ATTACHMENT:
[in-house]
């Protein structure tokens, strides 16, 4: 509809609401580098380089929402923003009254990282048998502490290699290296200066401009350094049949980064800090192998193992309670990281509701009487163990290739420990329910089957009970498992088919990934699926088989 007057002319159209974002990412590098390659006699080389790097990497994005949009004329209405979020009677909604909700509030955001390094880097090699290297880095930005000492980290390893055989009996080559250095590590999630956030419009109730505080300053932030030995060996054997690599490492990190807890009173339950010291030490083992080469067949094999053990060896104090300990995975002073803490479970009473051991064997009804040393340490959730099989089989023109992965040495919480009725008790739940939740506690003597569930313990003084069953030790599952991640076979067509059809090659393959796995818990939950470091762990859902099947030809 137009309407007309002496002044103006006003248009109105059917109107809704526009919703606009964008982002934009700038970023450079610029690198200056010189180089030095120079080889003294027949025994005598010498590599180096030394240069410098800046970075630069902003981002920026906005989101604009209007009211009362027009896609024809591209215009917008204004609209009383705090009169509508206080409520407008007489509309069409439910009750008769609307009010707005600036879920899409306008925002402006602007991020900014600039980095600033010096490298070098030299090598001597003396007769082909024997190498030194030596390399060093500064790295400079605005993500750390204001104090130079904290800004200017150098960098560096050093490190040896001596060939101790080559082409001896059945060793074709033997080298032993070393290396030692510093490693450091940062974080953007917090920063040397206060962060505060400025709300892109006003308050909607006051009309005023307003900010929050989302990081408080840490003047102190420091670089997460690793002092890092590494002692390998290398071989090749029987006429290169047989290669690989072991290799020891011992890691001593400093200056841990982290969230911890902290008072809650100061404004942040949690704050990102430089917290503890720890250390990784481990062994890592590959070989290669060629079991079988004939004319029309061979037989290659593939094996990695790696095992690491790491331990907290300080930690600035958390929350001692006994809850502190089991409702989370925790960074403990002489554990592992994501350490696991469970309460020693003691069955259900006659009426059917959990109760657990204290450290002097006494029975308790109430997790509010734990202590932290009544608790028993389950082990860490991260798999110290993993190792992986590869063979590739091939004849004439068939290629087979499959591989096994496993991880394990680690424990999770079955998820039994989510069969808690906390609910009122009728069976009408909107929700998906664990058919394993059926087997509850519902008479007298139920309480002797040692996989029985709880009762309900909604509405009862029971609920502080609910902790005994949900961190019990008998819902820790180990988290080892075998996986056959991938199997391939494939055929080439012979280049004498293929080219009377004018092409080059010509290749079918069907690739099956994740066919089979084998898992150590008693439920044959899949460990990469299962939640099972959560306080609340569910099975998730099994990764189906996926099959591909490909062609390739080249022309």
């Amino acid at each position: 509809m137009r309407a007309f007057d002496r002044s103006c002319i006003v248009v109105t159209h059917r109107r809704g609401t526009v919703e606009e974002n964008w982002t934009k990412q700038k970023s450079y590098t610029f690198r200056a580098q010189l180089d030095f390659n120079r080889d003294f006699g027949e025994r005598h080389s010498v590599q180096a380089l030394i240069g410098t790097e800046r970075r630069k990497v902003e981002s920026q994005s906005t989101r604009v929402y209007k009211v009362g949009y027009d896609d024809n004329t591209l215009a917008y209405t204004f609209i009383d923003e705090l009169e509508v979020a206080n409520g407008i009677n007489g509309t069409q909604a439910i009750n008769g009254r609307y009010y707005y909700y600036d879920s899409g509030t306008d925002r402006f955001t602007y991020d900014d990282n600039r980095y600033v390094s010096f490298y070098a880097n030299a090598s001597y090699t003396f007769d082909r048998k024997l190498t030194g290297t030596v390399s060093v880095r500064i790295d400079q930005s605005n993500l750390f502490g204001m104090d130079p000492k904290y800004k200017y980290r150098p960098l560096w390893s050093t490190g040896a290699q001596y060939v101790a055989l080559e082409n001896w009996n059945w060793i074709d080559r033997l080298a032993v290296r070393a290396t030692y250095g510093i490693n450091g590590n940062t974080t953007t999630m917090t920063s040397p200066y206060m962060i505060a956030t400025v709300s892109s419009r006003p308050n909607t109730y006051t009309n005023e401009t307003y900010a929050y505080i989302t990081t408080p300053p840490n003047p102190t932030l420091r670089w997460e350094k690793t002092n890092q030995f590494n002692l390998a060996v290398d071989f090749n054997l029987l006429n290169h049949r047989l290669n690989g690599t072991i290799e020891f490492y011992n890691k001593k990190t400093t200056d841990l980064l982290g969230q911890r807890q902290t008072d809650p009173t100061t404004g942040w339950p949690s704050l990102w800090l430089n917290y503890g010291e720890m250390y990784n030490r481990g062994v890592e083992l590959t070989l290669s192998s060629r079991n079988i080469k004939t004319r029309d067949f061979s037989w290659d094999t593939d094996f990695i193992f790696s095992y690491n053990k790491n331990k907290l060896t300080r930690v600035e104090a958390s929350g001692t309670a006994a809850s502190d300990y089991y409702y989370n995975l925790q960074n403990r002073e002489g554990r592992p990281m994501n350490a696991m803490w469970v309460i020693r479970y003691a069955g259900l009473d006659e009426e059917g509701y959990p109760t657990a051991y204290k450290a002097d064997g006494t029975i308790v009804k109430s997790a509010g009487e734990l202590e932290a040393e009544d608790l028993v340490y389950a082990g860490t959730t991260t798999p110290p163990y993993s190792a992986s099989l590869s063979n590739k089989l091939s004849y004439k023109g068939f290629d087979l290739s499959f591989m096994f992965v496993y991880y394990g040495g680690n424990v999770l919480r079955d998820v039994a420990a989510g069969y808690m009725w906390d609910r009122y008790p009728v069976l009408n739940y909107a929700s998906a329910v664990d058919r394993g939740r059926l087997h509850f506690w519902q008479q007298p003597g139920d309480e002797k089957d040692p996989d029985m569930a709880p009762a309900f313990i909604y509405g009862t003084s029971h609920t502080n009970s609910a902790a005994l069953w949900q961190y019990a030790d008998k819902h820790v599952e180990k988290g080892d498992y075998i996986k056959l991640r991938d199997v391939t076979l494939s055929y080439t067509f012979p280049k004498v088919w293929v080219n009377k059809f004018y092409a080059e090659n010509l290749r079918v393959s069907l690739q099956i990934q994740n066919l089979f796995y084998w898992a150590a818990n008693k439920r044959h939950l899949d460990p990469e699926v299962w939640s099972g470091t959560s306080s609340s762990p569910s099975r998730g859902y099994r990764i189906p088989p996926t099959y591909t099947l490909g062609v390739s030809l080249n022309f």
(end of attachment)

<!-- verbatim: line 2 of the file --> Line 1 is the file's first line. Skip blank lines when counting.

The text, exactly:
């Protein structure tokens, strides 16, 4: 509809609401580098380089929402923003009254990282048998502490290699290296200066401009350094049949980064800090192998193992309670990281509701009487163990290739420990329910089957009970498992088919990934699926088989 007057002319159209974002990412590098390659006699080389790097990497994005949009004329209405979020009677909604909700509030955001390094880097090699290297880095930005000492980290390893055989009996080559250095590590999630956030419009109730505080300053932030030995060996054997690599490492990190807890009173339950010291030490083992080469067949094999053990060896104090300990995975002073803490479970009473051991064997009804040393340490959730099989089989023109992965040495919480009725008790739940939740506690003597569930313990003084069953030790599952991640076979067509059809090659393959796995818990939950470091762990859902099947030809 137009309407007309002496002044103006006003248009109105059917109107809704526009919703606009964008982002934009700038970023450079610029690198200056010189180089030095120079080889003294027949025994005598010498590599180096030394240069410098800046970075630069902003981002920026906005989101604009209007009211009362027009896609024809591209215009917008204004609209009383705090009169509508206080409520407008007489509309069409439910009750008769609307009010707005600036879920899409306008925002402006602007991020900014600039980095600033010096490298070098030299090598001597003396007769082909024997190498030194030596390399060093500064790295400079605005993500750390204001104090130079904290800004200017150098960098560096050093490190040896001596060939101790080559082409001896059945060793074709033997080298032993070393290396030692510093490693450091940062974080953007917090920063040397206060962060505060400025709300892109006003308050909607006051009309005023307003900010929050989302990081408080840490003047102190420091670089997460690793002092890092590494002692390998290398071989090749029987006429290169047989290669690989072991290799020891011992890691001593400093200056841990982290969230911890902290008072809650100061404004942040949690704050990102430089917290503890720890250390990784481990062994890592590959070989290669060629079991079988004939004319029309061979037989290659593939094996990695790696095992690491790491331990907290300080930690600035958390929350001692006994809850502190089991409702989370925790960074403990002489554990592992994501350490696991469970309460020693003691069955259900006659009426059917959990109760657990204290450290002097006494029975308790109430997790509010734990202590932290009544608790028993389950082990860490991260798999110290993993190792992986590869063979590739091939004849004439068939290629087979499959591989096994496993991880394990680690424990999770079955998820039994989510069969808690906390609910009122009728069976009408909107929700998906664990058919394993059926087997509850519902008479007298139920309480002797040692996989029985709880009762309900909604509405009862029971609920502080609910902790005994949900961190019990008998819902820790180990988290080892075998996986056959991938199997391939494939055929080439012979280049004498293929080219009377004018092409080059010509290749079918069907690739099956994740066919089979084998898992150590008693439920044959899949460990990469299962939640099972959560306080609340569910099975998730099994990764189906996926099959591909490909062609390739080249022309």